Updated: 24th March 2020
Published: 24th March 2020
Cash flow is the lifeblood of any business, and certainly in the short term more important than profitability. The money coming into your business ensures you can cover payments to suppliers and employees, as well as maintaining other operational overheads. While adequately managing your company’s cash flow is a critical part of running a business, in the current climate, it is arguably of more importance now than ever before.
Good cash flow management practices enable you to forecast your cash balances ahead of time, ensuring you have sufficient liquidity to pay your bills when they fall due, while also ensuring sufficient reserves are available to deal with those times when income does not arrive as you would expect.When cash flow suddenly grinds to a halt it poses challenges even during favourable trading conditions, but when this happens during trying times it is particularly concerning.
Being on the receiving side of late or non-payment from creditors is an unavoidable risk within business, but in this rapidly changing and increasingly challenging landscape it is now more likely than ever that you will encounter creditors who fall behind in their obligations to your company.
While late payments are more common within certain sectors, many other businesses will be unused to managing their cash flow under such uncertain conditions. Normally reliable creditors could now find themselves simply unable to pay you and others as they once did, causing a domino effect which can cascade down the supply chain to devastating effect.
Protecting your company and understanding its cash flow
We often see businesses experiencing financial difficulties due to not having a robust cash forecasting process in place. In the majority of cases, an immediate improvement can typically be seen following the implementation of a rolling 13-week cash flow forecast, which can quickly highlight any liquidity pinch points, thus allowing for a robust strategy to be implemented, to overcome these possible shortfalls.
An initial forecast can be swiftly constructed through an assessment of the company’s most recent bank statements and other transactional records. This will then be extrapolated forward before being finessed further through careful monitoring of actual cash flow against these forecasted figures.
This will be refined further through a process of resolving and understanding variances and obtaining input from across the business, particularly from key areas such as the sales, finance, and procurement teams.
The earlier you know about your company’s liquidity pinch points, including understanding the likelihood of actually running out of funds, the more time you have to do something about it. This is where a process of sensitivity analysis comes in. Also known as ‘what-if’ analysis, it seeks to answer what will happen to certain dependent variables when various parameters change.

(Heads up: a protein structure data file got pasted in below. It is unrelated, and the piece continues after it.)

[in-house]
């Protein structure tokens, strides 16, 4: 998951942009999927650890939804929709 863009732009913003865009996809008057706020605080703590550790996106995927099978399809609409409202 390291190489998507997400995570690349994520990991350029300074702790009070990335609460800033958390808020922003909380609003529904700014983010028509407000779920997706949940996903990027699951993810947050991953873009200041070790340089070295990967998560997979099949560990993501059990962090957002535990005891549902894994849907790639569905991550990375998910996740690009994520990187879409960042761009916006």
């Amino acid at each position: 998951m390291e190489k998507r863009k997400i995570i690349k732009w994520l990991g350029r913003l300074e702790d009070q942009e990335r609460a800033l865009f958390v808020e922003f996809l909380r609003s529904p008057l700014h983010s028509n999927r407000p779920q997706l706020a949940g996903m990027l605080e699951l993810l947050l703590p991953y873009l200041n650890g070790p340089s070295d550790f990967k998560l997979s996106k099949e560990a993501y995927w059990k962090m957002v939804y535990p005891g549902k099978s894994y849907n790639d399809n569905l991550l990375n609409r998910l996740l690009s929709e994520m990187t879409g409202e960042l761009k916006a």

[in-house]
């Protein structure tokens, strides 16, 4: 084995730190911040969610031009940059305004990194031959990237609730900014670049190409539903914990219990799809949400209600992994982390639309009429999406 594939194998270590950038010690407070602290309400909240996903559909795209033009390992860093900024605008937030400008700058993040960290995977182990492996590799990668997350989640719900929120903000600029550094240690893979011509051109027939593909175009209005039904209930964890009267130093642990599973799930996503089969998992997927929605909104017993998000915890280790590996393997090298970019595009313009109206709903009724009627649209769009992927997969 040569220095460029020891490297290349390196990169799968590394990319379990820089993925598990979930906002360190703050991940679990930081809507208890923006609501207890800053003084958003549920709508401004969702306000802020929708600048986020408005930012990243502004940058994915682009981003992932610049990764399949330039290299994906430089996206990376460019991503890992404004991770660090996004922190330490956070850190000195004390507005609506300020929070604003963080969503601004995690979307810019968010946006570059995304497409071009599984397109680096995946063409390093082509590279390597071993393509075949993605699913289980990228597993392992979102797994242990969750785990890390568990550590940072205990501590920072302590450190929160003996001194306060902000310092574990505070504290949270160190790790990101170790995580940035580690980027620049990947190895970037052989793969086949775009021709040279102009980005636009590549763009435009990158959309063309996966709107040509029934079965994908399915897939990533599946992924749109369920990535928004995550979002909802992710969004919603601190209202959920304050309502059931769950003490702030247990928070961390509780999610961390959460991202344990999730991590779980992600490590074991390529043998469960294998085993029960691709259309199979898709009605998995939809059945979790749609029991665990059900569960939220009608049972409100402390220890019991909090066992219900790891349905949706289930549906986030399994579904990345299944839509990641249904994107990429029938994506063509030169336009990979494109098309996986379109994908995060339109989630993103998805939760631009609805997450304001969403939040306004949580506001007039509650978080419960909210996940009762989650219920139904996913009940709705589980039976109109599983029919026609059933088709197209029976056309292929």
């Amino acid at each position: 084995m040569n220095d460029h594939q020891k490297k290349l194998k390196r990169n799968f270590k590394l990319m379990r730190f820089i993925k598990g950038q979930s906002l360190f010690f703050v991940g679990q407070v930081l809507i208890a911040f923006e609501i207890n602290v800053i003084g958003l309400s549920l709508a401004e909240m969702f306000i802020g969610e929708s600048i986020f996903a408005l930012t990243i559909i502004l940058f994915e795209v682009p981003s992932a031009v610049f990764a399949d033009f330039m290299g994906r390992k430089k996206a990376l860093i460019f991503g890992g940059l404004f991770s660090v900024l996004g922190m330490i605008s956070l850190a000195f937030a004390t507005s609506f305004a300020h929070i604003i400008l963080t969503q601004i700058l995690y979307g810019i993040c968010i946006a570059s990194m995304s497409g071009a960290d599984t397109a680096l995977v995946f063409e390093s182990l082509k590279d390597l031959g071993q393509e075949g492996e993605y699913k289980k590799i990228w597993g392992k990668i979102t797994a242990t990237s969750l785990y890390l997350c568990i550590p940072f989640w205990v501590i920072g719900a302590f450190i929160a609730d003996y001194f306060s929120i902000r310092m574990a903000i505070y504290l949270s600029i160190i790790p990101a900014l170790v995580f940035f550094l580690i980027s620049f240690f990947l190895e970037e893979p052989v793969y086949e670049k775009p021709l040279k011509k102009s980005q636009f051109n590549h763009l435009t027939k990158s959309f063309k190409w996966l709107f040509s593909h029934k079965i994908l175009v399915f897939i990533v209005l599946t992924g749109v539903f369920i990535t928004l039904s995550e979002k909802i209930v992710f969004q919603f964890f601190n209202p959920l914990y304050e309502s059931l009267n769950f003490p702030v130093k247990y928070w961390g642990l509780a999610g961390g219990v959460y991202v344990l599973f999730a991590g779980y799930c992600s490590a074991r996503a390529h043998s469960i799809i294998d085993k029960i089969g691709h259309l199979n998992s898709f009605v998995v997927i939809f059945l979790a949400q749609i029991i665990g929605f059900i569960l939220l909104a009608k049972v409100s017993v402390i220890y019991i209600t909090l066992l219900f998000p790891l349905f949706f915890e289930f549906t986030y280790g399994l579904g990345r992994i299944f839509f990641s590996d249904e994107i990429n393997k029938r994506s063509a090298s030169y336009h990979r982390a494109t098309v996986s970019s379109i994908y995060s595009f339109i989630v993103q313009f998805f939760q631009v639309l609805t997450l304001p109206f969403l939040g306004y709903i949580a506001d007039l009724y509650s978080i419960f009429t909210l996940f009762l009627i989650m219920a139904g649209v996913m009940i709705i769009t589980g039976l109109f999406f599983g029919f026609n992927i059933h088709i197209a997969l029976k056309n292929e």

We will pose various possible scenarios and stress test your business and its current practices. The end result will be to provide answers, as well as a carefully devised strategy, to your most pressing business concerns, including:
Mitigating the risk to your business
By putting a plan in place ahead of time you are helping to mitigate the risk to your business in the face of these unprecedented challenges. Should the worst happen, you will be working with a carefully formulated strategy, devised ahead of time, and designed to withstand sudden shocks to your cash flow and trading conditions.
When testing times reign and uncertainty is the only real certainty we have, it is more important than ever to ensure your company is in the best position possible to weather the potential storms which lie ahead. With almost daily announcements from the Government about funding and support available to help business deal with current challenges, it is important to ensure that all available options are quickly explored and assessed, particularly when the very survival of the business might be on the line.
Begbies Traynor Group is on hand and ready to help with cash flow management issues, strategies to improve working capital, as well as sourcing funding to help you deal with the challenges that may arise in the current climate.
While you may not be able to control what is happening within the wider environment, you can control your actions and how you position your company to be able to withstand whatever the future may hold in the face of prevailing uncertainty.
Robert is a Partner in the Advisory team based in our Exeter office and has recently joined the firm following the acquisition of his advisory practice. Robert has significant high level professional advisory experience having trained and worked at the leading magic circle law firm Linklaters before joining Barclays Bank, prior to setting up his own business.